Peregrine Falcon T
Prairie Falcon M,BR,SC
Say's Phoebe PS,M,BR,SC
Western Kingbird BR,SC
Cassin's Vireo BR,BM
Warbling Vireo BR,RP
Loggerhead Shrike  roadside
Steller's Jay BM,RP
Black-billed Magpie M,PS,HM,BR,T
American Crow PS,M,HM
Common Raven PS,M,DC,PS,HM,BR,SC,T,RP
Mountain Chickadee HM,BM,RP
Horned Lark PS,HM
Northern Rough-winged Swallow M,DC,RP
Tree Swallow M,HM,T,RP
Violet-green Swallow M,PS,HM,BR,RP
Barn Swallow M,HM,T
Cliff Swallow PS,M,HM,BR,SC,RP
Bushtit PS,BR
Ruby-crowned Kinglet M,HM,BR
Red-breasted Nuthatch HM,BR,BM
White-breasted Nuthatch M
Pygmy Nuthatch RP
Brown Creeper HM,BM
Rock Wren DC,BR
Canyon Wren DC,PS,BR,SC
House Wren BR,RP
Marsh Wren M
Bewick's Wren PS,M,T
European Starling M,HM,BR,SC,T
Mountain Bluebird HM
American Robin PS,M,HM,BR,SC,BM,T,RP
Sage Thrasher  roadside
Cedar Waxwing PS,M
House Sparrow M
Evening Grosbeak PS,HM,RP
House Finch M,BR,T
Purple Finch BM,RP
Cassin's Finch HM
Pine Siskin RP
Lesser Goldfinch PS,BR
American Goldfinch M,SC,T,RP
Chipping Sparrow BR
Brewer's Sparrow HM
Dark-eyed Junco HM,BM,RP
White-crowned Sparrow M,DC,HM,BR,T,RP
Vesper Sparrow HM
Savannah Sparrow M,HM,T
Song Sparrow PS,M,PS,HM,BR,BM,T,RP
Lincoln's Sparrow M
Lark Sparrow  road into Birch Ranch
Spotted Towhee M,HM,BM,RP
Yellow-headed Blackbird M,T
Western Meadowlark PS,M,DC,HM,BR,T
Bullock's Oriole BR,T
Red-winged Blackbird PS,M,HM,BR,T,RP
Brown-headed Cowbird PS,M,HM,T,RP
Brewer's Blackbird M,HM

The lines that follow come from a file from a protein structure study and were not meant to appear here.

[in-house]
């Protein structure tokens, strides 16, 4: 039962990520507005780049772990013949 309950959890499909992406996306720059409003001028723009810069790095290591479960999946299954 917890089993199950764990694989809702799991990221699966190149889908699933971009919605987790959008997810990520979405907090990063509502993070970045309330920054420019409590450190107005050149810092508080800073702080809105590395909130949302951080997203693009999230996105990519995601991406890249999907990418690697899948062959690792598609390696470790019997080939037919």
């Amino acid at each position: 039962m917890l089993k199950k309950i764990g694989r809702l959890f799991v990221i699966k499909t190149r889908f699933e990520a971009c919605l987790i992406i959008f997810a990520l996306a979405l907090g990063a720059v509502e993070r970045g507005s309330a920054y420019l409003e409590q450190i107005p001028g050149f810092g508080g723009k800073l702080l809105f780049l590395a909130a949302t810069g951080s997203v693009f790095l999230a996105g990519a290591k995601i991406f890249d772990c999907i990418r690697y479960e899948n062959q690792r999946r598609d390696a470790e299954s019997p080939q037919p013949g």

Orange-crowned Warbler PS,BR
Nashville Warbler PS,PS
Common Yellowthroat M,T,RP
Yellow Warbler PS,M,PS,BR,SC,T,RP
Yellow-rumped Warbler PS,M,HM,BR,RP
Black-throated Gray Warbler PS
Western Tanager BR,BM
Black-headed Grosbeak BR,T
Lazuli Bunting M,BR,SC
Mule Deer M, PS, roadside
Pronghorn HM, roadside
Coyote M, PS, BR, T
Nuttall's Cottontail M, BR, SC, HM
Black-tailed Jackrabbit M
Yellow-bellied Marmot M, SC
Beaver PS
Muskrat M
Raccoon M
Long-tailed Weasel M
Belding's Ground Squirrel M, HM, BR
Least Chipmunk M, BR
Bat sp. BR
Western Rattlesnake - Pacific race BR
Western Rattlesnake - Plains race SC
Gopher Snake SC
Race M
Garter Snake M
Sagebrush Lizard DC, Jordon Craters
Western Fence Lizard DC, Jordon Craters
Pacific Tree Frog PS, M, DC
Western Toad BR
Bullfrog BR, SC
Orange sulphur M
Cabbage white M
Mourning cloak M, HM, SC
California tortiseshell M
Mylitta crescent M
Juba skipper DC
Woodland skipper M
Anicia checkerspot HM, BR
Silvery blue HM
Sheridan green hairstreak HM
Western white HM
Sagebrush checkerspot BR
Dwarf yellow fleabane M, SC
Sand lily M
Dwarf onion M
Upland larkspur M, HM, BR
Desert paintbrush M, BR, SC
Antelope brush
Wax currant M, BR, SC
Desert gooseberry M, HM, SC, BR
Nineleaf biscuitroot M, HM
Yellow sagebrush violet
Sagebrush buttercup
Small-flowered woodland-star
Spiny phlox HM
California hesperochiron HM
Small bluebells HM
Goosefoot violet HM
Ball-head water-leaf HM
Large head clover
Arrowleaf balsamroot M, HM, SC, BR
Wooly-pod milk-vetch HM, SC
Columbian paccoon HM, BR
Northwestern paintbrush HM
Daggerpod HM
Longleaf phlox M, BR
Valley violet M, HM
Foothill death camas M
Canby's biscuitroot HM
Four-wing saltbrush BR
Wingnut cryptantha BR
Dwarf goldenbush BR
Purple sage BR
Bitterbrush BR
Thead-leaf phacelia BR
Royal penstemon BR
Gooseberryleaf globemallow BR
Northern bog violet BR
Northern mule-ears BR
Granite prickly-phlox BR
Oregon sunshine BR
Modoc hawksbeard BR
Peregrine thistle SC
Lupine BM
Mahala mat BM
Rocky mountain iris T

M: Malheur NWR
DC: Diamond Craters
PS: Page Springs Campground
HM: Hart Mountain National Antelope Refuge
BR: Birch Ranch, Owyhee Canyon, Jordan Valley
SC: Succor Creek State Natural Area
BM: Brooks Memorial SP, WA
T: Toppenish NWR
RP: Northern Pacific Railroad Ponds, Cle Elum


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page updated: 5/30/21